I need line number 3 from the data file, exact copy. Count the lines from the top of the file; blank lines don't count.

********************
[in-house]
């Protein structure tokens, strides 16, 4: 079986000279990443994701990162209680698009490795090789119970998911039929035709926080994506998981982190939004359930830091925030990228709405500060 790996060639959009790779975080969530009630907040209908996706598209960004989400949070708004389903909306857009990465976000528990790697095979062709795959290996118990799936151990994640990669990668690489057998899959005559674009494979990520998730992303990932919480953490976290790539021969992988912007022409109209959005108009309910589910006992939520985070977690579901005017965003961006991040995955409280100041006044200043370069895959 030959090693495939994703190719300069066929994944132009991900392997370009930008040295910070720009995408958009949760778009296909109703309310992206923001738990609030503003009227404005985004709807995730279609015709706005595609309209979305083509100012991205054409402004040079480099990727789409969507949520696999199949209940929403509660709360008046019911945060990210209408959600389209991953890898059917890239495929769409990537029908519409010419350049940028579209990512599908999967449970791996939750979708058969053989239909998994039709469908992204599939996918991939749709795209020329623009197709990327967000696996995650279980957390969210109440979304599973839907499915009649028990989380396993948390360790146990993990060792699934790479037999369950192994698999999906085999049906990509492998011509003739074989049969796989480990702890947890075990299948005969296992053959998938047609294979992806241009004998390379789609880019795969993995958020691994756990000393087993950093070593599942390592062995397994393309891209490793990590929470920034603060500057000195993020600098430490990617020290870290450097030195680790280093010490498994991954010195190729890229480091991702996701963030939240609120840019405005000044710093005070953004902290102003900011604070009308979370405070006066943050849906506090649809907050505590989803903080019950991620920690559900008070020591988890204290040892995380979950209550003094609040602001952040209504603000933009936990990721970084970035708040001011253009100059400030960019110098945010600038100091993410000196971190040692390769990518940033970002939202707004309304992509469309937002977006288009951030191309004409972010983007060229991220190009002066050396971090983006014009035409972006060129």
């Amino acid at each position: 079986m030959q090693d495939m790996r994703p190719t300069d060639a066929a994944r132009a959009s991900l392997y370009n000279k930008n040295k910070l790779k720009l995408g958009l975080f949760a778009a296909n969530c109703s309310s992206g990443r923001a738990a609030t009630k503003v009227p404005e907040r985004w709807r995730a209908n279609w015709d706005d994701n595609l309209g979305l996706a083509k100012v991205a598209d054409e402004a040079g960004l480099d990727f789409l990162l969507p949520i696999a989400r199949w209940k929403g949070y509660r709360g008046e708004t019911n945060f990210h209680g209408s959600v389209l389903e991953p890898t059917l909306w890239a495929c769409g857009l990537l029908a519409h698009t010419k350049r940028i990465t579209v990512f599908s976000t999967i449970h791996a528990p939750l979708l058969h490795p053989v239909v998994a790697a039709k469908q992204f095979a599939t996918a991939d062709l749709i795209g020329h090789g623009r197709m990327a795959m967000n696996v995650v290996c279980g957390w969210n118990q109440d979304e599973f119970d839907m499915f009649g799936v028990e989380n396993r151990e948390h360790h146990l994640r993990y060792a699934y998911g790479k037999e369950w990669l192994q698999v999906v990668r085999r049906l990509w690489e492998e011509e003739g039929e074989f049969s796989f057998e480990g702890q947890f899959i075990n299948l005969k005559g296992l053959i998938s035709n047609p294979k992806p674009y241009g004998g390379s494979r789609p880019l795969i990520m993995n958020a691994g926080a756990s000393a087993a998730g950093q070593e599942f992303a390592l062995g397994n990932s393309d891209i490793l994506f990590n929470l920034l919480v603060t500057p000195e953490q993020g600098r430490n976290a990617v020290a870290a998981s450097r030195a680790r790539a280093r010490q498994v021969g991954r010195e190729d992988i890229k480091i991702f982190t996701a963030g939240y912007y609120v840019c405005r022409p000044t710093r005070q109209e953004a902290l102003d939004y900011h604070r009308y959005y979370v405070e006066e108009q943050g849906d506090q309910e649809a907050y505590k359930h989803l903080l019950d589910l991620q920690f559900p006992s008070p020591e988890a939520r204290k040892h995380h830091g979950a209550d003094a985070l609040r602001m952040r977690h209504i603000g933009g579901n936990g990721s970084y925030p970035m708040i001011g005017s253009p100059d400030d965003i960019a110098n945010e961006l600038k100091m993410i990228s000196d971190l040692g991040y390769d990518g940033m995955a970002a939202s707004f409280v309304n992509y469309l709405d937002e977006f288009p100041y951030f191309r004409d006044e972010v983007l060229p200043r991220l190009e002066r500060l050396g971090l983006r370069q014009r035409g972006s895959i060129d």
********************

């Amino acid at each position: 079986m030959q090693d495939m790996r994703p190719t300069d060639a066929a994944r132009a959009s991900l392997y370009n000279k930008n040295k910070l790779k720009l995408g958009l975080f949760a778009a296909n969530c109703s309310s992206g990443r923001a738990a609030t009630k503003v009227p404005e907040r985004w709807r995730a209908n279609w015709d706005d994701n595609l309209g979305l996706a083509k100012v991205a598209d054409e402004a040079g960004l480099d990727f789409l990162l969507p949520i696999a989400r199949w209940k929403g949070y509660r709360g008046e708004t019911n945060f990210h209680g209408s959600v389209l389903e991953p890898t059917l909306w890239a495929c769409g857009l990537l029908a519409h698009t010419k350049r940028i990465t579209v990512f599908s976000t999967i449970h791996a528990p939750l979708l058969h490795p053989v239909v998994a790697a039709k469908q992204f095979a599939t996918a991939d062709l749709i795209g020329h090789g623009r197709m990327a795959m967000n696996v995650v290996c279980g957390w969210n118990q109440d979304e599973f119970d839907m499915f009649g799936v028990e989380n396993r151990e948390h360790h146990l994640r993990y060792a699934y998911g790479k037999e369950w990669l192994q698999v999906v990668r085999r049906l990509w690489e492998e011509e003739g039929e074989f049969s796989f057998e480990g702890q947890f899959i075990n299948l005969k005559g296992l053959i998938s035709n047609p294979k992806p674009y241009g004998g390379s494979r789609p880019l795969i990520m993995n958020a691994g926080a756990s000393a087993a998730g950093q070593e599942f992303a390592l062995g397994n990932s393309d891209i490793l994506f990590n929470l920034l919480v603060t500057p000195e953490q993020g600098r430490n976290a990617v020290a870290a998981s450097r030195a680790r790539a280093r010490q498994v021969g991954r010195e190729d992988i890229k480091i991702f982190t996701a963030g939240y912007y609120v840019c405005r022409p000044t710093r005070q109209e953004a902290l102003d939004y900011h604070r009308y959005y979370v405070e006066e108009q943050g849906d506090q309910e649809a907050y505590k359930h989803l903080l019950d589910l991620q920690f559900p006992s008070p020591e988890a939520r204290k040892h995380h830091g979950a209550d003094a985070l609040r602001m952040r977690h209504i603000g933009g579901n936990g990721s970084y925030p970035m708040i001011g005017s253009p100059d400030d965003i960019a110098n945010e961006l600038k100091m993410i990228s000196d971190l040692g991040y390769d990518g940033m995955a970002a939202s707004f409280v309304n992509y469309l709405d937002e977006f288009p100041y951030f191309r004409d006044e972010v983007l060229p200043r991220l190009e002066r500060l050396g971090l983006r370069q014009r035409g972006s895959i060129d």